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Psychology 101: Chapter 5
Psychology 101: Chapter 5
Psychology 101: Chapter 5
Psychology 101: Chapter 5
Psychology 101: Chapter 5
Psychology 101: Chapter 5
Psychology 101: Chapter 5
Psychology 101: Chapter 5
Psychology 101: Chapter 5
Psychology 101: Chapter 5
Psychology 101: Chapter 5
Psychology 101: Chapter 5
Psychology 101: Chapter 5
Psychology 101: Chapter 5
Psychology 101: Chapter 5
Psychology 101: Chapter 5
Psychology 101: Chapter 5
Psychology 101: Chapter 5
Psychology 101: Chapter 5
Psychology 101: Chapter 5
Psychology 101: Chapter 5
Psychology 101: Chapter 5
Psychology 101: Chapter 5
Psychology 101: Chapter 5
Psychology 101: Chapter 5
Psychology 101: Chapter 5
Psychology 101: Chapter 5
Psychology 101: Chapter 5
Psychology 101: Chapter 5
Psychology 101: Chapter 5
Psychology 101: Chapter 5
Psychology 101: Chapter 5
Psychology 101: Chapter 5
Psychology 101: Chapter 5
Psychology 101: Chapter 5
Psychology 101: Chapter 5
Psychology 101: Chapter 5
Psychology 101: Chapter 5
Psychology 101: Chapter 5
Psychology 101: Chapter 5
Psychology 101: Chapter 5
Psychology 101: Chapter 5
Psychology 101: Chapter 5
Psychology 101: Chapter 5
Psychology 101: Chapter 5
Psychology 101: Chapter 5
Psychology 101: Chapter 5
Psychology 101: Chapter 5
Psychology 101: Chapter 5
Psychology 101: Chapter 5
Psychology 101: Chapter 5
Psychology 101: Chapter 5
Psychology 101: Chapter 5
Psychology 101: Chapter 5
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Psychology 101: Chapter 5

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  • The Chapter 5 slides are relevant to APA Outcome 1.2a(3). Specific slides are additionally relevant to other outcomes as noted on the notes page associated with the relevant slide.
  • Figure 5.2. To build an internal representation of the outside world, the brain solves three fundamental adaptive problems for each of its sensory systems. (a) It translates messages from the environment into the language of the nervous system; (b) it identifies the elementary components of the messages, such as colors, sounds, simple forms, and patterns of light and dark; and (c) it builds a stable interpretation of those components once they’ve been extracted.
  • Figure 5.3. Visible light is actually only a small part of the electromagnetic spectrum, which includes such other energy forms as X rays and radio and TV waves. Changes in the wavelength of light from about 400 nanometers to 700 nanometers are experienced as changes in color; short wavelengths are seen as violets and blues; medium wavelengths as yellows and greens; and long wavelengths as reds.
  • Figure 5.4. Light enters the eye through the cornea, pupil, and lens. As the lens changes shape in relation to the distance of the object, the reflected light is focused at the back of the eye where, in the retina, the visual message is translated.
  • Figure 5.5. Rods and cones send signals to other cells in the retina. Ganglion cells in the fovea, which receive input from cones, tend to have smaller receptive fields than cells located in the sides of the retina, which receive input from rods. This helps to explain why we see fine detail better in the fovea and why we see better out of the sides of our eyes when light levels are low.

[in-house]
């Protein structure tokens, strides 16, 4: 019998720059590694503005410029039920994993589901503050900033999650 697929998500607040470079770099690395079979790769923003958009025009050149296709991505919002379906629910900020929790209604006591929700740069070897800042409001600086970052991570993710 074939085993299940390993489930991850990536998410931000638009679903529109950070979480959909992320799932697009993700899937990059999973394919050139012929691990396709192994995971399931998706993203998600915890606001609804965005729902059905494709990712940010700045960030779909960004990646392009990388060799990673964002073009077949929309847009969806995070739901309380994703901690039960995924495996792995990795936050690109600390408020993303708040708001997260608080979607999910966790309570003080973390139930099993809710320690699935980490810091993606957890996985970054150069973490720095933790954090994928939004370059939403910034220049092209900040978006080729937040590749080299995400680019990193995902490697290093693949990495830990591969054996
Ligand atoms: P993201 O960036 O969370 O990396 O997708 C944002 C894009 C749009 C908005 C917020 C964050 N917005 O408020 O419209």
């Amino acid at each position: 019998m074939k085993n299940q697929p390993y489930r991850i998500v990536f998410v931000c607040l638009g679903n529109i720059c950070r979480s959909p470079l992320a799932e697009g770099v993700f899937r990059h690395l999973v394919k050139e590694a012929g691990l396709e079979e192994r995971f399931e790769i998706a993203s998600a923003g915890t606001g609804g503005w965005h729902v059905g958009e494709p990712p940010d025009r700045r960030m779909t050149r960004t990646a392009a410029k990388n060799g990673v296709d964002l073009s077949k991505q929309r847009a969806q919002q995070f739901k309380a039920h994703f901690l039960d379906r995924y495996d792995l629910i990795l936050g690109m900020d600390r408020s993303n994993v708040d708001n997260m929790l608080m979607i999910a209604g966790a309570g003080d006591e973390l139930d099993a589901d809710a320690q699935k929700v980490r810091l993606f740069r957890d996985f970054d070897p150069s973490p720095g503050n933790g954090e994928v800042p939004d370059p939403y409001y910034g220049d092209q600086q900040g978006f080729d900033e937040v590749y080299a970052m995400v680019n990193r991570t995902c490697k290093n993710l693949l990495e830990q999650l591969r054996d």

• Figure 5.6. Receptive fields in the retina often have a center-surround arrangement. Light falling in the center of the field has an opposite effect from light falling in the surround. (a) Light in the center of the field produces an excitatory response (green). (b) Light falling in the surround produces an inhibitory response (purple). (c) When light falls equally in both regions, there is no net increase in the cell’s activity compared to its no-light baseline activity level. This kind of receptive field helps the brain detect edges.
  • Figure 5.8. Your eyes gradually adjust to the dark and become more sensitive; that is, you can detect light at increasingly low levels of intensity. The rods and cones adapt at different rates and reach different final levels of sensitivity. The dark adaptation curve represents the combined adaptation of the two receptor types. At about the 8-minute mark there is a point of discontinuity; this is where further increases in sensitivity are due to the functioning of the rods.
  • Figure 5.9. Input from the left visual field falls on the inside half of the left eye and the outside half of the right eye and projects to the right hemisphere of the brain; input from the right visual field projects to the left hemisphere. Visual processing occurs at several places along the pathway, ending in the visual cortex, where highly specialized processing takes place.
  • Figure 5.10. Hubel and Wiesel discovered feature detectors in the brains of cats and monkeys. Feature detectors increase their firing rates to specific bars of light presented at particular orientation.
  • Figure 5.11. Blue-sensitive cones are most likely to respond to short wavelengths of light; green-sensitive cones respond best to medium wavelengths; red-sensitive cones respond best to long wavelengths. Notice that rods are not sensitive to long wavelengths of light. (Based on Jones & Childers, 1993.)
  • Figure 5.12. Stare closely at the middle of this face for about a minute. Then focus on the black dot on the right. What do you see now? The demo works better in a brightly lit environment.
  • Figure 5.13. Whether you detect meaningful images in (a) and (b) depends on how much prior knowledge you bring to perceptual interpretation. (From Coren, Ward, & Enns, 1994.)